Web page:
I asked about the tendency for more young people to become active believers.
“Certainly there is an encouraging influx of young people right now but we have to be careful not to limit our perception of who is a believer by only noticing who is standing in the church. The process of coming to belief is very complex. We are aware that many people are believers in their world outlook even though they rarely go to church. The tip of the iceberg are the people you see in church, and that tip creates the image. These are people permanently in church, often retired people, mainly elderly women. But the iceberg is one object, not two, even though most of it cannot be seen. Also that babushka that looks older than the world — in fact she is younger than the Revolution. She never attended a church school. She memorized no catechism. As a young woman she never went into a church. But sometime in her life she became part of the visible church. There is always a large group of believers who are struggling with this decision, and slowly, as they become older, they begin attending church. The invisible part of the church is much younger, but today they more quickly become part of the visible church. They aren’t waiting for retirement. The democratic events now going on in our country help this process. We see more and more people coming who never came before, never showed any sign of belief. Now they want to belong to the church. It seems like a fresh development, something completely new, but actually it has deep roots.”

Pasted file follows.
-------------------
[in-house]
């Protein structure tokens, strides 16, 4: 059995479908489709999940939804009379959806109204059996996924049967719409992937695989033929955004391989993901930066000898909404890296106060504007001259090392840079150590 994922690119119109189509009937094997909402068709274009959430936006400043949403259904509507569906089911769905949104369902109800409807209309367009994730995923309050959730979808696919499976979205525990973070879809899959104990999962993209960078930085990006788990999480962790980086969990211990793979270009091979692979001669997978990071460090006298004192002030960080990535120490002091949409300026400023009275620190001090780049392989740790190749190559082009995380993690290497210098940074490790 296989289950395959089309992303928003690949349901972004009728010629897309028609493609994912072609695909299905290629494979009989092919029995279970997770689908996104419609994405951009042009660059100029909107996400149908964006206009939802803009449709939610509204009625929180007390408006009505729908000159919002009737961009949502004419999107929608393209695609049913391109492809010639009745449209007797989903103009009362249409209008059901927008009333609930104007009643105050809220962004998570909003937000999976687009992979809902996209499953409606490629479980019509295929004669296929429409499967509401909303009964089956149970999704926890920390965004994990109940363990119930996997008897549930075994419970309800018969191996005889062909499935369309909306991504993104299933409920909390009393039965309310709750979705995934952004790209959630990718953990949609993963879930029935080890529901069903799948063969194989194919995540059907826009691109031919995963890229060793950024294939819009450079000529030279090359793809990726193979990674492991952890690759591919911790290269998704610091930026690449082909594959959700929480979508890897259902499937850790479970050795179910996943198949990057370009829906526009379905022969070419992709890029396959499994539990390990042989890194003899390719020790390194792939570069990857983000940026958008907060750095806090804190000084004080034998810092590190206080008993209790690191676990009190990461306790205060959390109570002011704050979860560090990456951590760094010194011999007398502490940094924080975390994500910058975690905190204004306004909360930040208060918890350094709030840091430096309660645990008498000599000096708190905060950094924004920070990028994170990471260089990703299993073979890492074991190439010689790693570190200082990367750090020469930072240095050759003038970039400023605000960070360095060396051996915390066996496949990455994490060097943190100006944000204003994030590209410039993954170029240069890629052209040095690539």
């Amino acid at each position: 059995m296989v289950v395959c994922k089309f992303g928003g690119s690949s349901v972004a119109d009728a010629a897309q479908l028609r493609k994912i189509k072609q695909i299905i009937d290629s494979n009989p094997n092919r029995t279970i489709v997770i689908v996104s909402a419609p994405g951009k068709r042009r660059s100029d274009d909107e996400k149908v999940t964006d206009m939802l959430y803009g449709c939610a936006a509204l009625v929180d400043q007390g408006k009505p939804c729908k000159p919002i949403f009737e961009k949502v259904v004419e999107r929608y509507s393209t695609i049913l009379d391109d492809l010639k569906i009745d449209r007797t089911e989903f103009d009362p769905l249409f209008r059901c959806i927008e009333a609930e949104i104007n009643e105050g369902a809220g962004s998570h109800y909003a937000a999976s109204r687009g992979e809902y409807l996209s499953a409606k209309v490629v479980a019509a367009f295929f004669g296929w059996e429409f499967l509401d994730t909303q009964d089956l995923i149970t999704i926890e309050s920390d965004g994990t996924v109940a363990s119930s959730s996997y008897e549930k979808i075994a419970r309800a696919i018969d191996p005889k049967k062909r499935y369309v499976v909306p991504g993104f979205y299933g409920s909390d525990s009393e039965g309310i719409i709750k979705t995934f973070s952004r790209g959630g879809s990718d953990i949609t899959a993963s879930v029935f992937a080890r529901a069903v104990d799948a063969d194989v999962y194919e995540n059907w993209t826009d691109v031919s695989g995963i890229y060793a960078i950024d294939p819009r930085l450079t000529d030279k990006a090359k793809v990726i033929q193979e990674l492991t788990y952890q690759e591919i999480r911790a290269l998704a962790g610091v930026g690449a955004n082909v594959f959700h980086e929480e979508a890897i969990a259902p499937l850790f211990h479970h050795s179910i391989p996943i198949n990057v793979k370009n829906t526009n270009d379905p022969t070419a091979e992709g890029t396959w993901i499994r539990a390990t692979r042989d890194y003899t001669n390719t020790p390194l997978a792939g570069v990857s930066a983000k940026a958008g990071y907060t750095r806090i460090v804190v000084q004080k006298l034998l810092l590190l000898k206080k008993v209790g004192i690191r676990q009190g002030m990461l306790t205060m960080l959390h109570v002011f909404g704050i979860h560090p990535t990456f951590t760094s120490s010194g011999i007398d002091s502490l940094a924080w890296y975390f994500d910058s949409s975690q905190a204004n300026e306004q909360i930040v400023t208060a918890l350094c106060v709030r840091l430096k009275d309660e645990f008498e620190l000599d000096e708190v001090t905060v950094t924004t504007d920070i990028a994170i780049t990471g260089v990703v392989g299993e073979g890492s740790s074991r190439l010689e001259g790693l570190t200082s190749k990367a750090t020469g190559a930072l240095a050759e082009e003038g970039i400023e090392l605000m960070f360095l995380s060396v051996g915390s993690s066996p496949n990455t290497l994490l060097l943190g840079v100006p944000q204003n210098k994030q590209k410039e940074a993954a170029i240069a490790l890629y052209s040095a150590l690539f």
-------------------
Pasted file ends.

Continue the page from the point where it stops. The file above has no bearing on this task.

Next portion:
Toward the end of the conversation, Archbishop Kirill said, “Jim, I am disappointed. There is one question every journalist asks but you haven’t asked it.”
“What question is that?”
“How many of the people in church are actual believers?”
“All right, your Grace — one last question: How many people are actual believers.”
“I’m glad you asked. My answer is I don’t know. Yesterday you saw quite a lot of people in the church. You might say that some of them were just tourists. I don’t think more than twenty percent of the people were crossing themselves. Many of the women weren’t wearing scarfs. But a lot of those who seem to be just watching are on the border of belief. They don’t stand there for two hours just because it is a beautiful old building. Something draws them. They are not practicing believers, but they are there. But what about those who crossed themselves? Can we say they are believers? It may be that they were just conforming to norms of church behavior. Who can say who is a believer and who is not? We don’t know. Nobody knows. God knows.”
We said good-bye and hurried to catch the train to Minsk.
(from Pilgrim to the Russian Church by Jim Forest, Crossroads Books, New York, 1988)